Dorcas Erskine

Director of Policy, Advocacy and Programmes

Every year on 25 November, we come together to celebrate the International Day for the Elimination of Violence Against Women (IDEVAW). This important day for women’s rights activists often goes relatively unnoticed by the rest of the world. But in the midst of a huge international debate on sexual abuse and harassment, could this year’s be a chance for a real conversation on the causes of violence against women? Here’s why IDEVAW is important, and why we all need to do more to tackle this pervasive problem.

Activists in New Delhi celebrate the birth of baby girls to promote gender equality
Activists in New Delhi celebrate the birth of baby girls to promote gender equality

By any measure, this is not a normal year for violence against women. After multiple survivors came forward to share their stories of sexual abuse at the hands of powerful men, it feels like the floodgates have opened. Abusers in many countries and industries are facing a reckoning, some after repeatedly targeting women – and getting away with it – for decades.

Using multiple platforms (and more recently gathering under the hashtag #metoo), women everywhere are sharing their stories. That sharing has been powerful: showing other survivors that they’re not alone, empowering others to speak out, and often finally leading to consequences for serial abusers.

Now, we need to do more than speak up, and more than listen. As Tarana Burke, the woman who originally conceived of #metoo ten years ago said recently, the conversation needs to progress. We need to move to action. 

The global scale of violence against women

We know from our work all over the world that violence against women knows no nationality. It might manifest in different ways, or be exacerbated because of a woman’s ethnicity, gender identity or socioeconomic status, but it is ever-present.

We also know exactly why this pervasive harassment happens: deep-rooted gender inequality. Violence against women doesn’t happen in a void – it is the sharp end of a culture that sees women as worth less, and teaches men that they are entitled to women’s bodies. It’s a reflection of damaging gender norms that cut across cultures, religions, political ideologies, socioeconomic classes and age groups.

All forms of gender-based violence are used to reinforce women’s subordination by controlling their bodies, freedom and opportunities. And all share gender inequality as a root cause.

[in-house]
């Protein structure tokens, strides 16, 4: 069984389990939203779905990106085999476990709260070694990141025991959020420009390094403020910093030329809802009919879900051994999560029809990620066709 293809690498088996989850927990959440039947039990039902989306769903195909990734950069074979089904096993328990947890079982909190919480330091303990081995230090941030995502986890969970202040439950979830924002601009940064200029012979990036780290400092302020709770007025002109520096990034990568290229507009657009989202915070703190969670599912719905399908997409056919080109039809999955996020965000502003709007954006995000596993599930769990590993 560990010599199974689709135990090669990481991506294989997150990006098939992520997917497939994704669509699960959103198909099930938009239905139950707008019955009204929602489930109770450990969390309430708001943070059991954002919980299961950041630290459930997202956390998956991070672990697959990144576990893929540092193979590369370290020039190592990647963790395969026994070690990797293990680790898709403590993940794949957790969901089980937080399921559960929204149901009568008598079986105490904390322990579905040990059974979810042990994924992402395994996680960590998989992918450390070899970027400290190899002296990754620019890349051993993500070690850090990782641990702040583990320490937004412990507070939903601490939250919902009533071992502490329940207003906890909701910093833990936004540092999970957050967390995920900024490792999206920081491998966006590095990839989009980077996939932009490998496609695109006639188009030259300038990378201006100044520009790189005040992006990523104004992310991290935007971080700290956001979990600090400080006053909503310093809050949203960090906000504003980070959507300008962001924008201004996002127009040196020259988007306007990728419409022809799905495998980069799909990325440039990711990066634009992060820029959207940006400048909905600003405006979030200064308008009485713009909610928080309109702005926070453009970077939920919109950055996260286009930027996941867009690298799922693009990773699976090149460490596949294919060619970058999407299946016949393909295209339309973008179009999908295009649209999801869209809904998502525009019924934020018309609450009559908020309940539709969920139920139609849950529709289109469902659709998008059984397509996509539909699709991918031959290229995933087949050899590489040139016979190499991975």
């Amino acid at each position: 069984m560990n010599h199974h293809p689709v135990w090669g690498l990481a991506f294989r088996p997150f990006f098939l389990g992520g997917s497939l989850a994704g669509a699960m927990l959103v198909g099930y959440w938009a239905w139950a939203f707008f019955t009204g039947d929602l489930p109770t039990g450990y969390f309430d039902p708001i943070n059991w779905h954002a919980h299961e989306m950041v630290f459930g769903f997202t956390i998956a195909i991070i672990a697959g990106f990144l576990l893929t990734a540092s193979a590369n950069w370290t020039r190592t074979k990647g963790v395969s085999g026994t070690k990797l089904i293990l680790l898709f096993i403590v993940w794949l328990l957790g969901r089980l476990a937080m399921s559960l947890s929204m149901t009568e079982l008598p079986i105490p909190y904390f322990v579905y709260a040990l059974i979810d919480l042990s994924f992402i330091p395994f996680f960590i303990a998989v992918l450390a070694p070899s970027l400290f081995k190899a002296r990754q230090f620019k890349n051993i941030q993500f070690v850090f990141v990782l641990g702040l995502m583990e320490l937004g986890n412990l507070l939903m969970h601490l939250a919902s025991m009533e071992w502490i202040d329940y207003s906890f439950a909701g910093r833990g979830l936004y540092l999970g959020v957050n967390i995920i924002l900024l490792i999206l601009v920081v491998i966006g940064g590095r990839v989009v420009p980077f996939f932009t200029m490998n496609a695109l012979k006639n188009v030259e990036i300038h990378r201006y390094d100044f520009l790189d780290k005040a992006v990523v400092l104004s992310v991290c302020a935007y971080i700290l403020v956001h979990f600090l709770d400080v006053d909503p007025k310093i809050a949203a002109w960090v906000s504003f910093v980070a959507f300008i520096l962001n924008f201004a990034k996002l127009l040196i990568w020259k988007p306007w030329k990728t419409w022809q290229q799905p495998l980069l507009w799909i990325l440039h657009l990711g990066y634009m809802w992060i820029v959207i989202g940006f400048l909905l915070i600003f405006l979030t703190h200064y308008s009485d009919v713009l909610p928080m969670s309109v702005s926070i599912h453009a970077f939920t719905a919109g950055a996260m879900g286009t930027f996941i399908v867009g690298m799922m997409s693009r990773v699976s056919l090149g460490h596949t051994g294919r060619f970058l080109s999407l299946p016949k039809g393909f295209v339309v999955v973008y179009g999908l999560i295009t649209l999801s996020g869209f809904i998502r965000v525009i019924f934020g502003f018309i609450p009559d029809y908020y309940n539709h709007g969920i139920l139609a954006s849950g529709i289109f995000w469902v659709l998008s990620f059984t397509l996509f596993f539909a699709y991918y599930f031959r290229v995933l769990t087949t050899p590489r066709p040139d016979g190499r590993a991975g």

That means that this problem can’t be tackled just by locking up high-profile abusers like Harvey Weinstein. Only by targeting the gender inequality that permits them to continue their abuse will we truly bring down violence against women.

Tackling gender inequality across continents

The good news is that women all over the world are already working to end gender inequality in their communities. In Haiti, ActionAid helped train women leaders to lead the response to 2016’s devastating Hurricane Matthew – this helps get supplies distributed better, as women are often better placed to know where the need is. But it also helps show the community that women can be leaders, breaking down the gender norms that lead to inequality and violence.

Women distribute emergency food aid in Jeremie Commune, Haiti, after Hurricane Matthew

In India, an ActionAid partner organisation holds ‘Beti Utsav’ celebrations in their community to celebrate the birth of baby girls. These celebrations are common when boys are born but, as one community worker told us, ‘when a daughter is born, it’s not even considered important to share the news’. By celebrating the birth of baby girls, our partners in India underline that women are worth just as much as men, and that families should celebrate and value their daughters.

In the USA, activists have been protesting draconian laws attacking women’s reproductive rights by dressing up as ‘handmaids’ from the ‘The Handmaid’s Tale’, a book and TV show about a misogynist dystopia in which women are property kept only for reproduction. The long-running attempts to control women’s bodies have always been a key way that the sexist culture holds women back and limits their freedoms. In the USA, as well as in countless other countries around the world, women are standing up and saying ‘Enough’.

This International Day for the Elimination of Violence Against Women

Women’s rights activists have long known that the way to bring down violence against women is to fight the pernicious, sexist beliefs that enable it in the first place. With sexual abuse so much in the news, we have a chance for a real global conversation about the deep-rooted systems that have enabled this culture of abuse for so long.

This IDEVAW, let’s make sure the opportunity doesn’t pass us by. Share this blog if you think it’s time to take on the causes of violence against women.